FHA to Home Buyers: We’ll Forgive But (Won’t) Forget by Steve Viuker
Like love, the FHA hopes mortgages are better the second time around. Although it doesn’t have the usual government acronym (yet), borrowers who lost their homes due to the recession will now have another chance to live the American dream.
The WSJ is reporting that a rule change is allowing certain borrowers who have gone through a foreclosure, bankruptcy or other adverse event to become eligible to receive a new mortgage backed by the Federal Housing Administration after waiting as little as one year. Previously, they had to wait at least three years before they could qualify for a new government-backed loan. Fannie Mae and Freddie Mac, which guarantee conventional loans. require borrowers to wait seven years after a foreclosure unless there are extenuating circumstances, in which case the wait is three years.
However, to be eligible for the new FHA loans, borrowers must be able to show their household income fell by 20 percent or more for at least six months and was tied to unemployment or another event beyond their control. And they must prove their incomes have had a “full recovery; prove they have had at least one hour of approved housing counseling and have had 12 months of on-time housing payments. In a letter to mortgagees announcing the changes, FHA Commissioner Carol Galante said, “FHA recognizes the hardships faced by these borrowers, and realizes that their credit histories may not fully reflect their true ability or propensity to repay a mortgage,”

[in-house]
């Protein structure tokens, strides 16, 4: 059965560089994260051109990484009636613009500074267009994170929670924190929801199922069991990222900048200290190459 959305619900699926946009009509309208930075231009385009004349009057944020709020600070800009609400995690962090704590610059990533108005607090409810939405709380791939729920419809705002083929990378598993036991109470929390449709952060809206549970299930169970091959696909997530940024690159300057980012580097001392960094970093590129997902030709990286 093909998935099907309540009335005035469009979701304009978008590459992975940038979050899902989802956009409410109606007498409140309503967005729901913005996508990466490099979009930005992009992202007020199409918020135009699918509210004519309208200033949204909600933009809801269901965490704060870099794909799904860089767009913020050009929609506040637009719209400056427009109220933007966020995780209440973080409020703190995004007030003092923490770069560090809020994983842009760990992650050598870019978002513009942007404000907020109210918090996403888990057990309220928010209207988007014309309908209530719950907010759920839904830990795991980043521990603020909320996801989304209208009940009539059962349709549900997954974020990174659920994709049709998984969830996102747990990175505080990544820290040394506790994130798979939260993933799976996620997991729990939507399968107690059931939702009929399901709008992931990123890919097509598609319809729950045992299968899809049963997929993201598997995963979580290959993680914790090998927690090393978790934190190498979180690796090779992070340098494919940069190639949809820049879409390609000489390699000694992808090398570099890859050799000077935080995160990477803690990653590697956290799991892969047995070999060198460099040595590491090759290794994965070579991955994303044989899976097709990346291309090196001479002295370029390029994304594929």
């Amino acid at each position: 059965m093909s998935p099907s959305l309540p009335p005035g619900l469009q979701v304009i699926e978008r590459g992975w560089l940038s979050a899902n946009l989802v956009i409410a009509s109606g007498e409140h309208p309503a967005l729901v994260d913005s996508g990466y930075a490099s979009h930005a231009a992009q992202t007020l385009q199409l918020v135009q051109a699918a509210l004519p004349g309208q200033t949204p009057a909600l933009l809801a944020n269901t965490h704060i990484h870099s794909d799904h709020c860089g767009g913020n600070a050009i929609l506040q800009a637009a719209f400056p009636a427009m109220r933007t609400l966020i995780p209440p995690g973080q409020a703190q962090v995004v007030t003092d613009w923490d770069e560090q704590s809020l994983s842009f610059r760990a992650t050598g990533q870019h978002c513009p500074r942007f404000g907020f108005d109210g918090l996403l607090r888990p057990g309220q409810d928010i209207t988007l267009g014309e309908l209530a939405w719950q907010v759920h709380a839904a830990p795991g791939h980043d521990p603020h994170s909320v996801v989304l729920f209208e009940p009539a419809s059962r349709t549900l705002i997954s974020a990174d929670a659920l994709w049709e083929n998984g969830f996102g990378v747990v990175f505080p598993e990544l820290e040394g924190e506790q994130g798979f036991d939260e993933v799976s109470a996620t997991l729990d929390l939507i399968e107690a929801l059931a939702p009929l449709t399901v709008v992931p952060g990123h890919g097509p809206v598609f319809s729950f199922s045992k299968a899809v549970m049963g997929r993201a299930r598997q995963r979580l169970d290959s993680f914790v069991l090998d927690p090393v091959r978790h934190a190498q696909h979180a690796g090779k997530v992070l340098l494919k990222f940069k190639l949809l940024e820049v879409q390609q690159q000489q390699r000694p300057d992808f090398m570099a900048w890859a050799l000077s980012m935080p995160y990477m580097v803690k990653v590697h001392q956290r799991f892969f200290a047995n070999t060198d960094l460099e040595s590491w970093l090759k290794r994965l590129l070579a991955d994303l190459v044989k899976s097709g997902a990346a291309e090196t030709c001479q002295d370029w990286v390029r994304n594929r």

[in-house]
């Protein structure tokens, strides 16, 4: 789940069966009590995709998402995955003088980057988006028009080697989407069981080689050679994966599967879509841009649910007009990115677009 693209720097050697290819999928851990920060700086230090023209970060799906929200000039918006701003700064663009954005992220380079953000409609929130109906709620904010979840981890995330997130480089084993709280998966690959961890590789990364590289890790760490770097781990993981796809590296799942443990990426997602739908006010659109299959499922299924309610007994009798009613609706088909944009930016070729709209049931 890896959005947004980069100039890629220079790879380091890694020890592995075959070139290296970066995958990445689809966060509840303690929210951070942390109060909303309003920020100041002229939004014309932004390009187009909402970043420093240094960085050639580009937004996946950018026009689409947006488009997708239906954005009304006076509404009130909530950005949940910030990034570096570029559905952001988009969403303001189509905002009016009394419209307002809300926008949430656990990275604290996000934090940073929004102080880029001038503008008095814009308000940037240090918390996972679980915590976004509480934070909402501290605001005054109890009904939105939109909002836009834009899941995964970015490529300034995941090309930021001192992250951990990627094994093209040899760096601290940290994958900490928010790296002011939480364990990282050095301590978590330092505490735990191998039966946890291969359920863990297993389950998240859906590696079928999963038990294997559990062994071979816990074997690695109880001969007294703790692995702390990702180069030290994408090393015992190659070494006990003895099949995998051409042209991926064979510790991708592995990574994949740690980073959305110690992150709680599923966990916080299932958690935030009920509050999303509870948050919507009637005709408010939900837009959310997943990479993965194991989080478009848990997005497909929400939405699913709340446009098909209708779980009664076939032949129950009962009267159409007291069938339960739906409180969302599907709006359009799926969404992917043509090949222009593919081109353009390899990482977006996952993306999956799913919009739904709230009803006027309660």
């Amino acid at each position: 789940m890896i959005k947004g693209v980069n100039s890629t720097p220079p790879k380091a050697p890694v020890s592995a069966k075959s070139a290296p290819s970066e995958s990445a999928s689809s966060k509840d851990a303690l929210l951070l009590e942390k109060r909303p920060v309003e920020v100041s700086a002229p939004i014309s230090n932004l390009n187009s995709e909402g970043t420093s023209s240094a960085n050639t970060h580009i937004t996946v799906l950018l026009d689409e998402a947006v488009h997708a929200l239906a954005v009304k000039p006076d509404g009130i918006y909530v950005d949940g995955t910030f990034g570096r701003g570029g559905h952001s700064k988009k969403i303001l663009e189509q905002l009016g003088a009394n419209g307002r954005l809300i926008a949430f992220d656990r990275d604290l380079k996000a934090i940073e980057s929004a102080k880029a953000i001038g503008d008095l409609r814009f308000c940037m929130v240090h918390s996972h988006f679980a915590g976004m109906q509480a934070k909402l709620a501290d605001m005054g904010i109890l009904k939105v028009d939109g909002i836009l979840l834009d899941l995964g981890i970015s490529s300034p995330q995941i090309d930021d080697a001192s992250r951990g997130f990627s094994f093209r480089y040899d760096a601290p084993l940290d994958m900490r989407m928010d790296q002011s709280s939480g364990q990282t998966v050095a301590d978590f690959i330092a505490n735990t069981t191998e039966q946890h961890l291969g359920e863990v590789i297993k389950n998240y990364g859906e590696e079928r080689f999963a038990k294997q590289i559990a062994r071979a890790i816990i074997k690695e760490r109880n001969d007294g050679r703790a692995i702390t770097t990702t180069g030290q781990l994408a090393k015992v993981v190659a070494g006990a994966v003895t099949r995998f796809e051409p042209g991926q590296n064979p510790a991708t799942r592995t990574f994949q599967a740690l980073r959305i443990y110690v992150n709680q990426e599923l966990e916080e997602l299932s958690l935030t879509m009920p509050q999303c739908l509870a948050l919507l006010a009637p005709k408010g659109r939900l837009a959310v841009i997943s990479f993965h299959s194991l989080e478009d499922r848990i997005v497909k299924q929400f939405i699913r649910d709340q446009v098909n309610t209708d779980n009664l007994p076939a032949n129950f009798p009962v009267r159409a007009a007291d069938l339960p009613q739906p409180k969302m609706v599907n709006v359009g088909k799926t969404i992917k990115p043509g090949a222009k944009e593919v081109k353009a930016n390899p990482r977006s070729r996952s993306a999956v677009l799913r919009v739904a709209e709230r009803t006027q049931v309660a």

Called “boomerang” buyers, the jury is out regarding how banks will be embrace these “two-timers” when they are facing lawsuits and investigations related to other government-backed loans. “It’s difficult to see how lenders would even consider doing mortgages with higher risk in the current environment,” David Stevens, the chief executive of the Mortgage Bankers Association, who served as the FHA’s commissioner from 2009 to 2011 told the WSJ. “Lenders aren’t going to expand credit “while you’re suing them and threatening them over minor errors.”
The policy change reflects broader concerns among administration officials and federal regulators that the mortgage-credit pendulum has swung too far to the restrictive side from the days of lax lending rules that fueled the bubble. Some economists say too-strict credit standards are shutting out some creditworthy borrowers and holding back economic growth. The new rules, which expire in three years, also apply to former homeowners who completed a short sale, where a bank approves the sale for less than the amount owed.
In the four years ended last September, some 3.9 million homes had been lost to foreclosure. About 1 million borrowers who went through foreclosure during the crisis have already waited the required three years to be eligible for an FHA-backed mortgage, and by early next year that number could rise to 1.5 million, according to estimates from Moody’s Analytics.
Fannie Mae, Freddie Mac and/or federal agencies have guaranteed as many as nine in 10 new loans in recent years. But over the past four years, banks have had to buy back tens of billions of defaulted loans as Fannie, Freddie and the FHA faced mounting losses. And the lenders have imposed more-conservative standards than what the federal entities require.
In speeches this year, officials at the Federal Reserve have raised concerns that tight lending standards could make it harder for younger borrowers, who tend to have lower credit scores, to obtain mortgages. The Fed’s quarterly surveys of senior loan officers have found that while banks have indicated a growing willingness to extend credit to borrowers with high credit scores, about 30% of lenders in April reported that they were less likely than a year earlier to extend FHA-backed loans to borrowers with lower credit scores. The major difference between this program and the ‘subprime’ era is verification. To qualify for the loan, such items as job verification and asset verification will be required.